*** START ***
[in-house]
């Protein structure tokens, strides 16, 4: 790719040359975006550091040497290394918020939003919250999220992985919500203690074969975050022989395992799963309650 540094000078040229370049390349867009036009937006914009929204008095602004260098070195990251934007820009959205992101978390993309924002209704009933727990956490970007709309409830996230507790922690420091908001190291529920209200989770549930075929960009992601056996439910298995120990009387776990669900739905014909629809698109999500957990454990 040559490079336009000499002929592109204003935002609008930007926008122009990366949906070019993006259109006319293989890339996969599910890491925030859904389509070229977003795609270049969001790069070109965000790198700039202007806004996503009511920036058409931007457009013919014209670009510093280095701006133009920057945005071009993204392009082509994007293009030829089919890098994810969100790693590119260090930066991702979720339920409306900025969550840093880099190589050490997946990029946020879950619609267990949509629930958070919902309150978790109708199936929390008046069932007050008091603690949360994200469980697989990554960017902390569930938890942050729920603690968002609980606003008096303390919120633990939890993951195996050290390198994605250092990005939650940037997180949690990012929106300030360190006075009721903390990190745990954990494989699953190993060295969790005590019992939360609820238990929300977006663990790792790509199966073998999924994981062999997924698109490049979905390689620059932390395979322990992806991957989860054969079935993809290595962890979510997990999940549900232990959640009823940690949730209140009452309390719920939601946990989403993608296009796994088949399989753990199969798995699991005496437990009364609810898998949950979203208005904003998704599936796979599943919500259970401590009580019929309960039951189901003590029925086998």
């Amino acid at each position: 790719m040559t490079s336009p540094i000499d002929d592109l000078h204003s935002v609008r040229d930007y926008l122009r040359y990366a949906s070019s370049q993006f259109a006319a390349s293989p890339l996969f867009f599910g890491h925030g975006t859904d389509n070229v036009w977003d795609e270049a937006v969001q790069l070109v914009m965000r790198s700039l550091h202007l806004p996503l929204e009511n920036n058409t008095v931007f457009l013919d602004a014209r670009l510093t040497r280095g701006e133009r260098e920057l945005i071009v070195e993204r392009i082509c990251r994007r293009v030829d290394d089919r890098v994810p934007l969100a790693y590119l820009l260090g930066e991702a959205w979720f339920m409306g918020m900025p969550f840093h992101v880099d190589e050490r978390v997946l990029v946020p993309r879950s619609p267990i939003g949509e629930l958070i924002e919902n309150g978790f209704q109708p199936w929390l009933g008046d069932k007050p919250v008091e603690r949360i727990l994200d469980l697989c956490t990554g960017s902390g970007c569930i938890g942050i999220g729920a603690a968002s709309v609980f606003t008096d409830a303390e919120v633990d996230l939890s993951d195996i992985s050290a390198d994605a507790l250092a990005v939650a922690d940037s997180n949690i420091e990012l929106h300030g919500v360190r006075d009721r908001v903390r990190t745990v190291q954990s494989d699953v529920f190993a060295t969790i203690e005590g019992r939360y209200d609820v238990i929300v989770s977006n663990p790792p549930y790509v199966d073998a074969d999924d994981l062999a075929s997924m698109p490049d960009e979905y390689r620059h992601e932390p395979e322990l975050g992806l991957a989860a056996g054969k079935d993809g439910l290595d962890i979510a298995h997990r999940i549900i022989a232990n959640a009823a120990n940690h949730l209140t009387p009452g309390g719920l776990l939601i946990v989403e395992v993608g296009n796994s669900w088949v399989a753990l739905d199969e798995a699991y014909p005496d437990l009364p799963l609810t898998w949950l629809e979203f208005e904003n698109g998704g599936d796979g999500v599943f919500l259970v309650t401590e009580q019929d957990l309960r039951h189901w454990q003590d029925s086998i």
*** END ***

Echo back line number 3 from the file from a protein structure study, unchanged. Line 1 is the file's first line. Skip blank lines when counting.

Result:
């Amino acid at each position: 790719m040559t490079s336009p540094i000499d002929d592109l000078h204003s935002v609008r040229d930007y926008l122009r040359y990366a949906s070019s370049q993006f259109a006319a390349s293989p890339l996969f867009f599910g890491h925030g975006t859904d389509n070229v036009w977003d795609e270049a937006v969001q790069l070109v914009m965000r790198s700039l550091h202007l806004p996503l929204e009511n920036n058409t008095v931007f457009l013919d602004a014209r670009l510093t040497r280095g701006e133009r260098e920057l945005i071009v070195e993204r392009i082509c990251r994007r293009v030829d290394d089919r890098v994810p934007l969100a790693y590119l820009l260090g930066e991702a959205w979720f339920m409306g918020m900025p969550f840093h992101v880099d190589e050490r978390v997946l990029v946020p993309r879950s619609p267990i939003g949509e629930l958070i924002e919902n309150g978790f209704q109708p199936w929390l009933g008046d069932k007050p919250v008091e603690r949360i727990l994200d469980l697989c956490t990554g960017s902390g970007c569930i938890g942050i999220g729920a603690a968002s709309v609980f606003t008096d409830a303390e919120v633990d996230l939890s993951d195996i992985s050290a390198d994605a507790l250092a990005v939650a922690d940037s997180n949690i420091e990012l929106h300030g919500v360190r006075d009721r908001v903390r990190t745990v190291q954990s494989d699953v529920f190993a060295t969790i203690e005590g019992r939360y209200d609820v238990i929300v989770s977006n663990p790792p549930y790509v199966d073998a074969d999924d994981l062999a075929s997924m698109p490049d960009e979905y390689r620059h992601e932390p395979e322990l975050g992806l991957a989860a056996g054969k079935d993809g439910l290595d962890i979510a298995h997990r999940i549900i022989a232990n959640a009823a120990n940690h949730l209140t009387p009452g309390g719920l776990l939601i946990v989403e395992v993608g296009n796994s669900w088949v399989a753990l739905d199969e798995a699991y014909p005496d437990l009364p799963l609810t898998w949950l629809e979203f208005e904003n698109g998704g599936d796979g999500v599943f919500l259970v309650t401590e009580q019929d957990l309960r039951h189901w454990q003590d029925s086998i």